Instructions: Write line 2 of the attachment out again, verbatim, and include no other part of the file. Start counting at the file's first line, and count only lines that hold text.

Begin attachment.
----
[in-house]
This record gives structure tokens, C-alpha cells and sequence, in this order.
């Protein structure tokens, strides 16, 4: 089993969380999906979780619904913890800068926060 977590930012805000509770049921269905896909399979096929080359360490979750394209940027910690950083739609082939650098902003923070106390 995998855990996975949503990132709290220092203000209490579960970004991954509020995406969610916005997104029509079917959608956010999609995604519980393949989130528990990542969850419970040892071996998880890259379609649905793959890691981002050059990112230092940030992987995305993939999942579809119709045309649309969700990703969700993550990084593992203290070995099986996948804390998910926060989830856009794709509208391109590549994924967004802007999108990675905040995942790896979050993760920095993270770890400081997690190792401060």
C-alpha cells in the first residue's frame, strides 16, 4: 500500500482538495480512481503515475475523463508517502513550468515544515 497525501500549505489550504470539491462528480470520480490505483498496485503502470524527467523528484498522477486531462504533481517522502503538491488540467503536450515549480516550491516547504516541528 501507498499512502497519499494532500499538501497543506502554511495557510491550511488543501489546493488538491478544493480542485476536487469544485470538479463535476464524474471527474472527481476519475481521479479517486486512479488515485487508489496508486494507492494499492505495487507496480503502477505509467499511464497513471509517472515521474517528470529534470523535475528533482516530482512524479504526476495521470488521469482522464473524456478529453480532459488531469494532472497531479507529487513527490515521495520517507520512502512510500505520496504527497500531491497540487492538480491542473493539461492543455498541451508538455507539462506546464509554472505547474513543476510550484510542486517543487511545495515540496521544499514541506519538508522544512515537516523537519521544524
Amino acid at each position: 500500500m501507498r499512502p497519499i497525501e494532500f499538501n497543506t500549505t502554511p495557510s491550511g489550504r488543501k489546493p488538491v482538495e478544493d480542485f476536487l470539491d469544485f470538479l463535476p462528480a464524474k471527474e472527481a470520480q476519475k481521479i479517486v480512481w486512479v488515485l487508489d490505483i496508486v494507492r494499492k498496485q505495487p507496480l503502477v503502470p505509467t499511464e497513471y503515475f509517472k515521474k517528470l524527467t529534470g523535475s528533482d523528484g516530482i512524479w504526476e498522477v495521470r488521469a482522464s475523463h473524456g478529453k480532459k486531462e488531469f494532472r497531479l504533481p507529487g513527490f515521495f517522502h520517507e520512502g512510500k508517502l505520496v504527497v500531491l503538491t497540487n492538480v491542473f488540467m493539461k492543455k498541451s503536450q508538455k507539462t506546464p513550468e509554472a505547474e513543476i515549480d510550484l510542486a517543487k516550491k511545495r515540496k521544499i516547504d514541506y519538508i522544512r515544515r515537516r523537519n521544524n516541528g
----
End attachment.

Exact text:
This record gives structure tokens, C-alpha cells and sequence, in this order.